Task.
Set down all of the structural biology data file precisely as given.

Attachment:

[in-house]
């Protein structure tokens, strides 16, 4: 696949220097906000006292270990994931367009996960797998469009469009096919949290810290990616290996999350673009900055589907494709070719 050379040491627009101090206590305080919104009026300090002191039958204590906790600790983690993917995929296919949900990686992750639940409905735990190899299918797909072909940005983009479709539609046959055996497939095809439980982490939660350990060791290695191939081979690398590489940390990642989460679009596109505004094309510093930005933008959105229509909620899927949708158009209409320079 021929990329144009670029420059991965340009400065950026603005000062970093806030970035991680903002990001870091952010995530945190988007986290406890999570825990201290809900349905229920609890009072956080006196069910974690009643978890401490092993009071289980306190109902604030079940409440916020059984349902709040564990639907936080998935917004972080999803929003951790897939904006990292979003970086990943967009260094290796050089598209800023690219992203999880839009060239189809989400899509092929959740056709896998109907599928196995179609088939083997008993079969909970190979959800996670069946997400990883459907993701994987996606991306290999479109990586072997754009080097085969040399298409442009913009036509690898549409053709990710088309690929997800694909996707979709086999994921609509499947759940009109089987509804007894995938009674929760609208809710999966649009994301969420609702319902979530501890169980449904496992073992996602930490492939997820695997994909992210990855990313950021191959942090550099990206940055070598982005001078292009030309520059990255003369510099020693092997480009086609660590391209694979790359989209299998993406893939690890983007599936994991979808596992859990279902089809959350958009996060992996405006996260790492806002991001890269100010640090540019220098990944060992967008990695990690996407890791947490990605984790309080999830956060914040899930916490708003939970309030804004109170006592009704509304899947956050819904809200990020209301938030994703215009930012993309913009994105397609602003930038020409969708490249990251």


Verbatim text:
[in-house]
């Protein structure tokens, strides 16, 4: 696949220097906000006292270990994931367009996960797998469009469009096919949290810290990616290996999350673009900055589907494709070719 050379040491627009101090206590305080919104009026300090002191039958204590906790600790983690993917995929296919949900990686992750639940409905735990190899299918797909072909940005983009479709539609046959055996497939095809439980982490939660350990060791290695191939081979690398590489940390990642989460679009596109505004094309510093930005933008959105229509909620899927949708158009209409320079 021929990329144009670029420059991965340009400065950026603005000062970093806030970035991680903002990001870091952010995530945190988007986290406890999570825990201290809900349905229920609890009072956080006196069910974690009643978890401490092993009071289980306190109902604030079940409440916020059984349902709040564990639907936080998935917004972080999803929003951790897939904006990292979003970086990943967009260094290796050089598209800023690219992203999880839009060239189809989400899509092929959740056709896998109907599928196995179609088939083997008993079969909970190979959800996670069946997400990883459907993701994987996606991306290999479109990586072997754009080097085969040399298409442009913009036509690898549409053709990710088309690929997800694909996707979709086999994921609509499947759940009109089987509804007894995938009674929760609208809710999966649009994301969420609702319902979530501890169980449904496992073992996602930490492939997820695997994909992210990855990313950021191959942090550099990206940055070598982005001078292009030309520059990255003369510099020693092997480009086609660590391209694979790359989209299998993406893939690890983007599936994991979808596992859990279902089809959350958009996060992996405006996260790492806002991001890269100010640090540019220098990944060992967008990695990690996407890791947490990605984790309080999830956060914040899930916490708003939970309030804004109170006592009704509304899947956050819904809200990020209301938030994703215009930012993309913009994105397609602003930038020409969708490249990251």